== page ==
The ship departed Aqaba Jordan on 19 June 1996, enroute to Taiwan with a cargo of 26,000 tons of potash and phosphates. Around 10am the following morning we were diving off Gordon reef when one of the guests pointed out a ship bellowing smoke in the distance some miles up the coasts in the direction of Nabq. From 5 miles away we watched as the huge vessel ran aground. Our crew shouted as one “New wreck Mr Peter”

It was to be a long 48 hours before we could get anywhere near the wreck to investigate. Her superstructure had been totally gutted and her wooden name plate had only 4 letters remaining H..O..P..E


Lloyd’s List dated 24 June 1996 carried the following item under “Casualty Report“:
“MILLION HOPE (Cyprus) Jun 21: Egyptian Maritime Officials said yesterday they were concerned about possible leakage of about 23,000 tons of phosphate and potassium plus 700 tons of fuel from the bulk carrier Million Hope which sank off Egypt’s Sinai Peninsula, Cairo radio reported. All 25 members of the crew were rescued by Egyptian naval vessels and other vessels in an operation that lasted more than 20 hours. The vessel, on voyage from Jordan to Taiwan, was ripped open by coral reefs near Egypt’s Sharm El-Sheikh resort. The vessel’s mainly Filipino crew huddled in the stern and refused to abandon ship until it became clear the vessel would sink, Cairo radio said. Some of the crew accused the vessel’s master of failing to follow the area’s prescribed navigation routes and of maintaining speed despite

As well as the total destruction of a huge area of reef and the wreck of the Hey Daroma, some of the phosphates leaked out of the crack in the hull, although much was salvaged. A strange algae bloom took place and huge pieces of lichen like weed tumbled down onto the reefs .The walls escaped harm as the dull green clumps slowly found deep water, but the plateau at Gordon was smothered in the stuff. Nothing seemed to feed on it and months were to pass as the algae rotted away to a brown slime. For me Gordon reef has never fully recovered from this intrusion and has lost a lot of it’s vibrant colour and life.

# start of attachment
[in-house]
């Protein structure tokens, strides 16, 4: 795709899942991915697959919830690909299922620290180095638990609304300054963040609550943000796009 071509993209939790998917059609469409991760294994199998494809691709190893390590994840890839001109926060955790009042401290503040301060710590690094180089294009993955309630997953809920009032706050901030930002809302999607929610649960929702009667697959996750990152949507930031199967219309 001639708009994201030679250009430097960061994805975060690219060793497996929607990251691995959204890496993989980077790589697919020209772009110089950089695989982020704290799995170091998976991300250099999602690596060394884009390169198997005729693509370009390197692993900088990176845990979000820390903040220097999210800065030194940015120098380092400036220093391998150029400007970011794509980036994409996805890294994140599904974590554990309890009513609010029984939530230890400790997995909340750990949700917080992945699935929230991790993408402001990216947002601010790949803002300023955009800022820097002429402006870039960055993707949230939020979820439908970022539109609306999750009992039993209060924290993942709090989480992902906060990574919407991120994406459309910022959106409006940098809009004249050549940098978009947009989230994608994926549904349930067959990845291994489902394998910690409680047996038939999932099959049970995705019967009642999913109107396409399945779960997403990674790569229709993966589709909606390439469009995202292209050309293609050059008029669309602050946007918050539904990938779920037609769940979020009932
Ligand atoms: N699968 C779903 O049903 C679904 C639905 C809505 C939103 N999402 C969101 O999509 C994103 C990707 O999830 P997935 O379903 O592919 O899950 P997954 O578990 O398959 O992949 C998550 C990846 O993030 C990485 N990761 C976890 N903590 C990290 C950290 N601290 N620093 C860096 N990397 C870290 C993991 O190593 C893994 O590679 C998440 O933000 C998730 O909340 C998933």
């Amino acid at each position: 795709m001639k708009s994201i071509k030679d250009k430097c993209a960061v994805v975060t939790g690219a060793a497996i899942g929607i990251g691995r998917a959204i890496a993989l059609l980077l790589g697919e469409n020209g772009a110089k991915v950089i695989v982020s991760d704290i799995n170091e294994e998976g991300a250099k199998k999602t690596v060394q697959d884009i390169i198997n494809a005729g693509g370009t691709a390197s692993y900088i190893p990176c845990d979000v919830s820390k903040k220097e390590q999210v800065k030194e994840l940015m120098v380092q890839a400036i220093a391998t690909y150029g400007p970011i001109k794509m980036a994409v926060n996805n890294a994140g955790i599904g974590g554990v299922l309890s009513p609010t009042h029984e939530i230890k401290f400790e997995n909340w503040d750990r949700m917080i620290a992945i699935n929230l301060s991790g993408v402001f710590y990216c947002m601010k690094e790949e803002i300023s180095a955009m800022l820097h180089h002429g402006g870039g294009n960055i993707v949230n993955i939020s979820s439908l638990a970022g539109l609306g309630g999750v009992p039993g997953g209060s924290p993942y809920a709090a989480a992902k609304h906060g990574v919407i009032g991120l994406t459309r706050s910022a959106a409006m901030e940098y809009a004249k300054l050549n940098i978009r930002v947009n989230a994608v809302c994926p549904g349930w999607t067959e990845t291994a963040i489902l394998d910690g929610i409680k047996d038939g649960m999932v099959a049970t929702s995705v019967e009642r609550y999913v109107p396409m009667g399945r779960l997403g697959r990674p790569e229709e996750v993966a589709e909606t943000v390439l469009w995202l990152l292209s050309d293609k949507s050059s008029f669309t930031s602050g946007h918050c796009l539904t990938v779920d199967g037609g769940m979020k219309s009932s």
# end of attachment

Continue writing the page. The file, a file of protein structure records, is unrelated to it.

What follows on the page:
In 2007 salvage work continued reducing the vessel to the water line. The superstructure some how  ended upside down in #5 hold, thus reducing the stern to a flat expanse in shallow water and gapping holes down into her engine room .Several of the control towe4s have also fallen into the holds. Many of the holds have now split open due to the salvage work and indeed the effect of the open sea on her hull. At 174 mtrs long she can provide several dives in less than 25 mtrs. The initial crack in her hull now separates the two halves of the wreck and her port forward quarter hull has also collapsed. The stern still stands upright, minus her prop, but the bow has broken off and despite its enormous proportions has spun round, fo’c’sle facing the shore. The staggering proportions of the ship make it an awesome sight underwater- Subject to swell but little current the wreck is now attracting  a great deal of fish life and coral growths can be seen every where. 16 years on the wreck is slowly becoming a massive extension to the reef.